Four men are due to go on trial in Britain on Monday (today) in connection with the deaths of 39 Vietnamese migrants whose bodies were found in a lorry in southeast England.
The grim discovery of 31 men and eight women inside the container truck on an industrial estate east of London last year threw fresh light on the plight of migrants desperate to reach Britain.
A post-mortem examination found the victims — 10 of them teenagers, including two 15-year-old boys — died from lack of oxygen and overheating in the refrigerated lorry.
Seven people were jailed in Vietnam last month for their role in the tragedy.
The four men on trial at the Old Bailey court in central London from Monday face a range of charges, from manslaughter to conspiracy to commit unlawful immigration.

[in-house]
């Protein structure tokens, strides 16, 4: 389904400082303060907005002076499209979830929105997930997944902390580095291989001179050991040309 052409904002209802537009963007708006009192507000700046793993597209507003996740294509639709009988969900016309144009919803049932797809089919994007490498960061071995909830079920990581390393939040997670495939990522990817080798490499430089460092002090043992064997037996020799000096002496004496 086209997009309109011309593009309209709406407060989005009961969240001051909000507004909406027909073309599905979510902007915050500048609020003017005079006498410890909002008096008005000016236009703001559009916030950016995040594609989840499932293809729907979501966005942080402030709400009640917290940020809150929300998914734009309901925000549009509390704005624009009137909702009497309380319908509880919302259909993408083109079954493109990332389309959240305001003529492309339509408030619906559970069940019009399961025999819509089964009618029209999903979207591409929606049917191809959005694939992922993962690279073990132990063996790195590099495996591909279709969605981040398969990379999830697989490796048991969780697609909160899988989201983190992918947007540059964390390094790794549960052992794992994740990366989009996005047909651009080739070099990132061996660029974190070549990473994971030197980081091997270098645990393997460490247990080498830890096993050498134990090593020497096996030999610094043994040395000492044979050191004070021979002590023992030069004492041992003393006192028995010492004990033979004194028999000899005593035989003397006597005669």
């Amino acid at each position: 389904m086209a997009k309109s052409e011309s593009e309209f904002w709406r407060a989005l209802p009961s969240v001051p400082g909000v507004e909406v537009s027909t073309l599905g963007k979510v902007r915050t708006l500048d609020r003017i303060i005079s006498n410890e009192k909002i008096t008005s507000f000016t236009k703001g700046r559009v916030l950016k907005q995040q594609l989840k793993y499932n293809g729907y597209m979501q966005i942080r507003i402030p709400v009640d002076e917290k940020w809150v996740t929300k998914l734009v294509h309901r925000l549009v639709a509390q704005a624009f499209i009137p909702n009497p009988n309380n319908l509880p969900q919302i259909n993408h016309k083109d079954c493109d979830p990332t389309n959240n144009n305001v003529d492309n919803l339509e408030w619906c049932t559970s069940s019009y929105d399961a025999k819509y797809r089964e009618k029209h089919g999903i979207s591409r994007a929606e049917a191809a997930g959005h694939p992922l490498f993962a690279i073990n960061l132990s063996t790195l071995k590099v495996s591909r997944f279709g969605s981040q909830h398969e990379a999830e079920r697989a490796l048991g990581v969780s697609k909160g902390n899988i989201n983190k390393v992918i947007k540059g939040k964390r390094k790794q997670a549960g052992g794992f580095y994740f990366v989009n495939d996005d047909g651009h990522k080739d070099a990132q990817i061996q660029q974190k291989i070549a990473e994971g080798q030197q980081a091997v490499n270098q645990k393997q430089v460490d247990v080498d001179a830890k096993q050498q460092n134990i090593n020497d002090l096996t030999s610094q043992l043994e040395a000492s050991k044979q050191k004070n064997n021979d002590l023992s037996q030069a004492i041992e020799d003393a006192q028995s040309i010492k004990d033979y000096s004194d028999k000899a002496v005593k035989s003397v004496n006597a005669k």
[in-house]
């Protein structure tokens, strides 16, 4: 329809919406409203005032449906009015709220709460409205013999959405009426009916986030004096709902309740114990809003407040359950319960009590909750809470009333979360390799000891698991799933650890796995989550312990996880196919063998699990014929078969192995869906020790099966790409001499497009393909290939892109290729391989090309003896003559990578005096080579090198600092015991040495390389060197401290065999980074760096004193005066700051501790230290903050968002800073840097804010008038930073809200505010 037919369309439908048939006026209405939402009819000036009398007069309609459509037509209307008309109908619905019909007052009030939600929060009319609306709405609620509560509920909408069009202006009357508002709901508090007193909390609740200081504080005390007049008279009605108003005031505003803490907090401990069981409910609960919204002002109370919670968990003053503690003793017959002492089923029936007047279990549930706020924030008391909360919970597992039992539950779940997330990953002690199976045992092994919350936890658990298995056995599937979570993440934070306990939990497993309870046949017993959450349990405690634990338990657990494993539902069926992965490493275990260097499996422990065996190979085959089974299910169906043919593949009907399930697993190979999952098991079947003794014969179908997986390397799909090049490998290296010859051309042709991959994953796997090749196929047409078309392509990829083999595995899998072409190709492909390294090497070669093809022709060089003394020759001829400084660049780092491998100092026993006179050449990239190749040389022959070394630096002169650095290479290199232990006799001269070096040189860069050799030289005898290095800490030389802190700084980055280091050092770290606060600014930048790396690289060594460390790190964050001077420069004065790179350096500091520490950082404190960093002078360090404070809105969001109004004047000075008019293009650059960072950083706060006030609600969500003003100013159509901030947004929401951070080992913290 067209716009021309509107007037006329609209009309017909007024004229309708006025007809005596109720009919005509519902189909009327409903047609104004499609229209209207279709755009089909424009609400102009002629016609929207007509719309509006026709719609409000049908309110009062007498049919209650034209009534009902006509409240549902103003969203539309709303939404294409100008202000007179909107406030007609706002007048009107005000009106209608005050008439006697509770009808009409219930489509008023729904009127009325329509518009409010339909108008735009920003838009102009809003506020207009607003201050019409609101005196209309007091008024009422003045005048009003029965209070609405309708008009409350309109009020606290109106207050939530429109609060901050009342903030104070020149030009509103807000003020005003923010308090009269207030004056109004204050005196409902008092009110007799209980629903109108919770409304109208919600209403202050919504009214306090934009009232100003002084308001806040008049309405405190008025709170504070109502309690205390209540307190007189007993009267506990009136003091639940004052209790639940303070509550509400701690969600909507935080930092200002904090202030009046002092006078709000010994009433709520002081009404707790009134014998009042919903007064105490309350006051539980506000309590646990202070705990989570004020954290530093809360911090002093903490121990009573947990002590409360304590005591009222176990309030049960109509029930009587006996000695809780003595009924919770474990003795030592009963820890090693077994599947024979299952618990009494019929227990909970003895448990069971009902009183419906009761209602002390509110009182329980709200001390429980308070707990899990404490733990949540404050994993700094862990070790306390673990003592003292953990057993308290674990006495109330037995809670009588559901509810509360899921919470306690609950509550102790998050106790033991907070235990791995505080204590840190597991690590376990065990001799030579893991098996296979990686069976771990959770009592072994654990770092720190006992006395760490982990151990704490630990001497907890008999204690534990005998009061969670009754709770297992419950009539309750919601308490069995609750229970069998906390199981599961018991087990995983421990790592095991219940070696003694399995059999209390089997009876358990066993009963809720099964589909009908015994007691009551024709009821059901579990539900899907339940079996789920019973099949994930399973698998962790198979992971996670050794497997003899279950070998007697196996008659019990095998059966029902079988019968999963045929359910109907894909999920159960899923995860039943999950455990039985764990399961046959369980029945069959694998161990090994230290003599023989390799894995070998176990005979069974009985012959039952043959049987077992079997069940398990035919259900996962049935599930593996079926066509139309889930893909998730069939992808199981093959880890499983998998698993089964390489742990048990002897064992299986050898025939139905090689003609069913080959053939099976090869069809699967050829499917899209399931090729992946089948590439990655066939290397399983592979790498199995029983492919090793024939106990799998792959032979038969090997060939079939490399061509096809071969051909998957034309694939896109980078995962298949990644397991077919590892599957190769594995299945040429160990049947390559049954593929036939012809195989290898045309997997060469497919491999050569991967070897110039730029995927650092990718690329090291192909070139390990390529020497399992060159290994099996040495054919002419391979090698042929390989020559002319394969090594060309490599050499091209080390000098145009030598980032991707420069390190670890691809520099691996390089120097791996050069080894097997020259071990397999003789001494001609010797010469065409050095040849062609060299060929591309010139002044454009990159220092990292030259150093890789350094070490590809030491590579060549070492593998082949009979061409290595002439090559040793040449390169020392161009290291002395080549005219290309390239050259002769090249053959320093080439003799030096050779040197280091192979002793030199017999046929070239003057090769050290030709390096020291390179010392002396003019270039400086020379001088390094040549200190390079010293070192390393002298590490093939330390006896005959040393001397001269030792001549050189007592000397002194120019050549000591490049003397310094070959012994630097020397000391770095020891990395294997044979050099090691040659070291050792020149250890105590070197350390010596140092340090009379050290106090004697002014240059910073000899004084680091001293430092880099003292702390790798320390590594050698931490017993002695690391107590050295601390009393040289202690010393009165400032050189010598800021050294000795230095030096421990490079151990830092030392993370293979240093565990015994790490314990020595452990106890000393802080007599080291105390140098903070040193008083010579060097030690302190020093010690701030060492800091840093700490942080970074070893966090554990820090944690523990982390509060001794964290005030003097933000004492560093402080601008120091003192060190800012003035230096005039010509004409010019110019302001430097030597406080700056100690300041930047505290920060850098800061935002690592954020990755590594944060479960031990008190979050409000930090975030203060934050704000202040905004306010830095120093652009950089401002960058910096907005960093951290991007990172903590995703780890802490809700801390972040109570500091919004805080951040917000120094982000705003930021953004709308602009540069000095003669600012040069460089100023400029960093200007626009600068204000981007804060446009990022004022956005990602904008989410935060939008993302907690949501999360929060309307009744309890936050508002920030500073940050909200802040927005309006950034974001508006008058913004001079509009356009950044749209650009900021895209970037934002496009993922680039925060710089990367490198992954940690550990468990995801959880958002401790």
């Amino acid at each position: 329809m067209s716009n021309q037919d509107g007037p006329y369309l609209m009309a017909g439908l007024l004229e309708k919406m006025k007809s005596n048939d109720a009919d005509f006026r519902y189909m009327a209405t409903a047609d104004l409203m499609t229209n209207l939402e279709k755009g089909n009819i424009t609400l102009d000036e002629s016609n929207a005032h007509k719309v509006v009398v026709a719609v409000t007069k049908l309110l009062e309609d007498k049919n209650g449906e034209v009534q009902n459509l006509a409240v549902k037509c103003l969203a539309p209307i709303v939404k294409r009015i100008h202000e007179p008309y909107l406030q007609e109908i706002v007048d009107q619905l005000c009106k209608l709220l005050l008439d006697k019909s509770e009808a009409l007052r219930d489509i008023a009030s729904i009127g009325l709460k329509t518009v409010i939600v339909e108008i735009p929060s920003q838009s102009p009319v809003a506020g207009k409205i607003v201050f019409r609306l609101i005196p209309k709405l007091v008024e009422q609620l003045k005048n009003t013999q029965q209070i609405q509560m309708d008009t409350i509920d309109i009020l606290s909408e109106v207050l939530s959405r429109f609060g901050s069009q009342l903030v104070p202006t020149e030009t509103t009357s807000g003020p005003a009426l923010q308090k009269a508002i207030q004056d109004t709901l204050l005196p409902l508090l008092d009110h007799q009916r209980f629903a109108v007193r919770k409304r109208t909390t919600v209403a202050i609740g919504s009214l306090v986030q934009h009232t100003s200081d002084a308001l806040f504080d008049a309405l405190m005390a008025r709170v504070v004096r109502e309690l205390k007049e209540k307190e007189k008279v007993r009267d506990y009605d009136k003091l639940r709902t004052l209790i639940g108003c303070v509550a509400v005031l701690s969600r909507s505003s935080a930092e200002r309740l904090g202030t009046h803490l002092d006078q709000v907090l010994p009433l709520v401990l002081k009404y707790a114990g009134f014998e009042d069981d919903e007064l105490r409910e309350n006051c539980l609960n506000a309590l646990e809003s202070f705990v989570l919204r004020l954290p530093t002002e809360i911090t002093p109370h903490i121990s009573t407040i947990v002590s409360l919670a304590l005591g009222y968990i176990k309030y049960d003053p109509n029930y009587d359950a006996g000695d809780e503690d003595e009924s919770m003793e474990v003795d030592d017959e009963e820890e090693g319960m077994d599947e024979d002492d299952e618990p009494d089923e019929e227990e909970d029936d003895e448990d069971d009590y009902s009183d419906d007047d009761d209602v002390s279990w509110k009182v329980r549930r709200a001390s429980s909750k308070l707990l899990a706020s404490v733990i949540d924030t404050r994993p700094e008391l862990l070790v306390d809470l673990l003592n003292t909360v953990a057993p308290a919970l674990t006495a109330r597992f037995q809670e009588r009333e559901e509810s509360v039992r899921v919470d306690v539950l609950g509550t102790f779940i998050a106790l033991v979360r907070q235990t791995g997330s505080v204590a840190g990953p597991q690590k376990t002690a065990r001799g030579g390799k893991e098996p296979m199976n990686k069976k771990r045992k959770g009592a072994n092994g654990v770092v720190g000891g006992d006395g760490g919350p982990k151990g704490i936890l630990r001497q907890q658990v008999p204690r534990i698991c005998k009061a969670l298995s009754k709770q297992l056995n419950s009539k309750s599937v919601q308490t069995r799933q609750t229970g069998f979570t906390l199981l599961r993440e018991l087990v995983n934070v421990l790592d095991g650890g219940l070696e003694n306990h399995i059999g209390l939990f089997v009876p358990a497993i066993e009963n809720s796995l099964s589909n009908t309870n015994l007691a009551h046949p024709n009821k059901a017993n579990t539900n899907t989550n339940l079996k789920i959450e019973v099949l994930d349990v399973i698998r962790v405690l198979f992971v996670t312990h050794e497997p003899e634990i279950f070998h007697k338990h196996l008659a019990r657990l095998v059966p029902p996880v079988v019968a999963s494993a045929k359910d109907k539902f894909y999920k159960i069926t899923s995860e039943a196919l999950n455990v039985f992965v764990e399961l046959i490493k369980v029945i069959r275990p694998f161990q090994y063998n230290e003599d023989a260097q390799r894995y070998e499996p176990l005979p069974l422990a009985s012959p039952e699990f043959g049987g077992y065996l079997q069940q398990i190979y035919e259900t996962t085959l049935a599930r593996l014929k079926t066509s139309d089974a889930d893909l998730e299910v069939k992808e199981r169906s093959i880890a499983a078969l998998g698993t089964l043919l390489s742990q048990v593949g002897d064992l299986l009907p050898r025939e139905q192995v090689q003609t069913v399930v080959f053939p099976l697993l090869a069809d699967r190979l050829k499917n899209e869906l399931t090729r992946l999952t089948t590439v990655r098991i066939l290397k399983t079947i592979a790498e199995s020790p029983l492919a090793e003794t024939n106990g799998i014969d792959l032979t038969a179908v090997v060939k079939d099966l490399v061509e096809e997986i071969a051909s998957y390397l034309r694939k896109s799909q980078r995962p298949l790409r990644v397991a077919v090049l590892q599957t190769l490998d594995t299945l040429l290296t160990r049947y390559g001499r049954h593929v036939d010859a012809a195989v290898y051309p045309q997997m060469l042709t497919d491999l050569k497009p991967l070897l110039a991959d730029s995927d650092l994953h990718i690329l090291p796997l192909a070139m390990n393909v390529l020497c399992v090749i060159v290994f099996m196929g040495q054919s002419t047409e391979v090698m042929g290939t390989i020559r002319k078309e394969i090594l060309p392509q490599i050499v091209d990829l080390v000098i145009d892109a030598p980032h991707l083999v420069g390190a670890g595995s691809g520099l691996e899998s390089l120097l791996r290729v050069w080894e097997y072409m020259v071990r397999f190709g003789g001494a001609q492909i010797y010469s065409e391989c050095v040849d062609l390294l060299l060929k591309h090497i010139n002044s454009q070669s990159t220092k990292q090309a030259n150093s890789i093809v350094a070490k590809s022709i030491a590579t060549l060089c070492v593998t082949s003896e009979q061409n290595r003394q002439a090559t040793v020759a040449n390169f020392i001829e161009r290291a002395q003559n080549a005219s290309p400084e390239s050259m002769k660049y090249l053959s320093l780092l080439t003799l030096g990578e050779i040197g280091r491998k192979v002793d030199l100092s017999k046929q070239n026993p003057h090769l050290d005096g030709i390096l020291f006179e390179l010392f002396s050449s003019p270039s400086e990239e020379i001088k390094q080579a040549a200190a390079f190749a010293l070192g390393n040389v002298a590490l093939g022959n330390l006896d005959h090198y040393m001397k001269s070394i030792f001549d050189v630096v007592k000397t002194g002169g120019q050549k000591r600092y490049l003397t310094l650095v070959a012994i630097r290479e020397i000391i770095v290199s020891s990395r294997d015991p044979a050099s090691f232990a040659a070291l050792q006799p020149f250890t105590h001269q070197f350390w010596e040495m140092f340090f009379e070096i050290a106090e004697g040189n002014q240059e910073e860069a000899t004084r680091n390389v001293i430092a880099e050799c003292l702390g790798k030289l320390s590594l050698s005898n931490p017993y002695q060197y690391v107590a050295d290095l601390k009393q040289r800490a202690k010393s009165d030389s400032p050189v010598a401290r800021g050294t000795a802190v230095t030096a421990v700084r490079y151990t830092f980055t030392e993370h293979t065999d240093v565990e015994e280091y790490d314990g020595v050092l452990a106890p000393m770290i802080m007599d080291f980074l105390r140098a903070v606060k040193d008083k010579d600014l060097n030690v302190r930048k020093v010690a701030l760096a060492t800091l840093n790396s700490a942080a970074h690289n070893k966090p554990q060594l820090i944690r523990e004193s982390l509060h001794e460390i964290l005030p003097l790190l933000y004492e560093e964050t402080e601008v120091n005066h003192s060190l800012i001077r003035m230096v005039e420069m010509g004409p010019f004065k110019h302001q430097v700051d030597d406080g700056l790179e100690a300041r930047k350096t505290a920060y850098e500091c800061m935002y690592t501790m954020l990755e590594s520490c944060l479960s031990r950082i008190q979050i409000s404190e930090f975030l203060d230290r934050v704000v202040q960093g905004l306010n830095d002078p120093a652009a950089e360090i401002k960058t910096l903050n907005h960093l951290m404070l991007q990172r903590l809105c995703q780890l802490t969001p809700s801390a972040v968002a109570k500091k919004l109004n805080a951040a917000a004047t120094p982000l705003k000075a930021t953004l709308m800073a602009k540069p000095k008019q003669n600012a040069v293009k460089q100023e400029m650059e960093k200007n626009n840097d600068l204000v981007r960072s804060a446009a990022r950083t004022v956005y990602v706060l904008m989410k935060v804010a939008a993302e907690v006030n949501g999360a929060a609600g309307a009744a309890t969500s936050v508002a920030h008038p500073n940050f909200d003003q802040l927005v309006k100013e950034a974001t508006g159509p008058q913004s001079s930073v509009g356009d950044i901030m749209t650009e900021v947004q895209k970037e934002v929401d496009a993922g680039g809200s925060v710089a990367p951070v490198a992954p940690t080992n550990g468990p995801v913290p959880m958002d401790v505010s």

They do not include the 25-year-old driver of the lorry, Maurice Robinson of Northern Ireland.
He drove the truck onto a ferry from the Belgian port of Zeebrugge in the early hours of October 23, 2019.
Robinson admitted 39 counts of manslaughter and one of conspiracy to commit unlawful immigration at an April hearing.
Meanwhile, another man, 40-year-old Ronan Hughes, also from Northern Ireland, pleaded guilty to the same charges at a hearing on August 28.
At an extradition hearing in Dublin on May 15, he was described as the “ringleader” of a human trafficking operation.
Both men will be sentenced at a later date.